One of the long-term objectives of Sweden's Comprehensive Strategy for Alcohol, Narcotics, Doping and Tobacco (ANDT) 2016-20 is to reduce the harm caused by the use of alcohol, drugs, doping and tobacco. In 2015, the Public Health Agency of Sweden released the first national guidelines for health promotion and prevention of hepatitis and human immunodeficiency virus (HIV) infection among people who inject drugs (PWID), which included the recommendation that county councils should initiate low-threshold services and offer needle and syringe exchange programmes (NSPs) with the aim of preventing drug-related infectious diseases and promoting access to treatment and care services for PWID. By the end of 2017, eight councils reported operating a low-threshold service with a NSP, almost tripling the number of councils that reported running such services in 2015. In March 2017, the law concerning NSPs was changed making it easier to initiate a NSP.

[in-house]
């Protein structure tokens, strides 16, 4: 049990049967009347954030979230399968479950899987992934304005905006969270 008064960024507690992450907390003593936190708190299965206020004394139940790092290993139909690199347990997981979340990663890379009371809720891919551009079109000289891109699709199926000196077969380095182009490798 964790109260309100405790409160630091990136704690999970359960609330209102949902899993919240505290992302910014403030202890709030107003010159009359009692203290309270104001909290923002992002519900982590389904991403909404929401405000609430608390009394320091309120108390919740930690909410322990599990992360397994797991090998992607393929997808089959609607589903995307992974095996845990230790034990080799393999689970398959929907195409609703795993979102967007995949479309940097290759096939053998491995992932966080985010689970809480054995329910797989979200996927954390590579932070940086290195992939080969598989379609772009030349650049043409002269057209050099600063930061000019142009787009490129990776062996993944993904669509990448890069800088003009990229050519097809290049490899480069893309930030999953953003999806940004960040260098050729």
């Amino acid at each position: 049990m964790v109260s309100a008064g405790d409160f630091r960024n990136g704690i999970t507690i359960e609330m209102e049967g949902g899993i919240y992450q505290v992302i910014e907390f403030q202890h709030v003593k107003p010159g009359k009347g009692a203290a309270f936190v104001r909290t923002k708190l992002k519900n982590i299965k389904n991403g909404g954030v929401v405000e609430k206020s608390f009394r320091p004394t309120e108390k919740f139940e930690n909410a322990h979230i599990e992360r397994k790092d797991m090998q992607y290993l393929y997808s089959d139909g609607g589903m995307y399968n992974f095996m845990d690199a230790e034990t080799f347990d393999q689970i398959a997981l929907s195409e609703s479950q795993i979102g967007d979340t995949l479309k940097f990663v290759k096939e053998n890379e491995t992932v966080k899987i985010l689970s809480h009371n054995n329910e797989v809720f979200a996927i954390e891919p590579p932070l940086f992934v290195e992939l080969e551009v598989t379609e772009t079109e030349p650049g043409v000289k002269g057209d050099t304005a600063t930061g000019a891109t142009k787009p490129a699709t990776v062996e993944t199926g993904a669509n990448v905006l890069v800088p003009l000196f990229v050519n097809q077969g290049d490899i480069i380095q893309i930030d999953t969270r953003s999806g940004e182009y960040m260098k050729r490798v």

Regulations drawn up by the National Board of Health and Welfare define the procedures that county councils should follow, which include, among others, a justification of need (e.g. an estimate of the number of potential service users); an assessment of available resources; a provision plan for complementary and additional care services (e.g. detoxification, drug treatment and aftercare), as well as service quality requirements. The offer of low-threshold services includes medical and social care and support, free testing for infectious diseases and vaccination for hepatitis B virus infection and referral.
Data from 9 of the 10 low-threshold centres show that the number of syringes distributed increased to nearly 387 000 in 2016 and that 3 049 individual clients were reached. Pharmacies in Sweden may sell needles or syringes only to people with a prescription for medical use.
|Country||Needle and syringe programmes||Take-home naloxone programmes||Drug consumption rooms||Heroin-assisted treatment|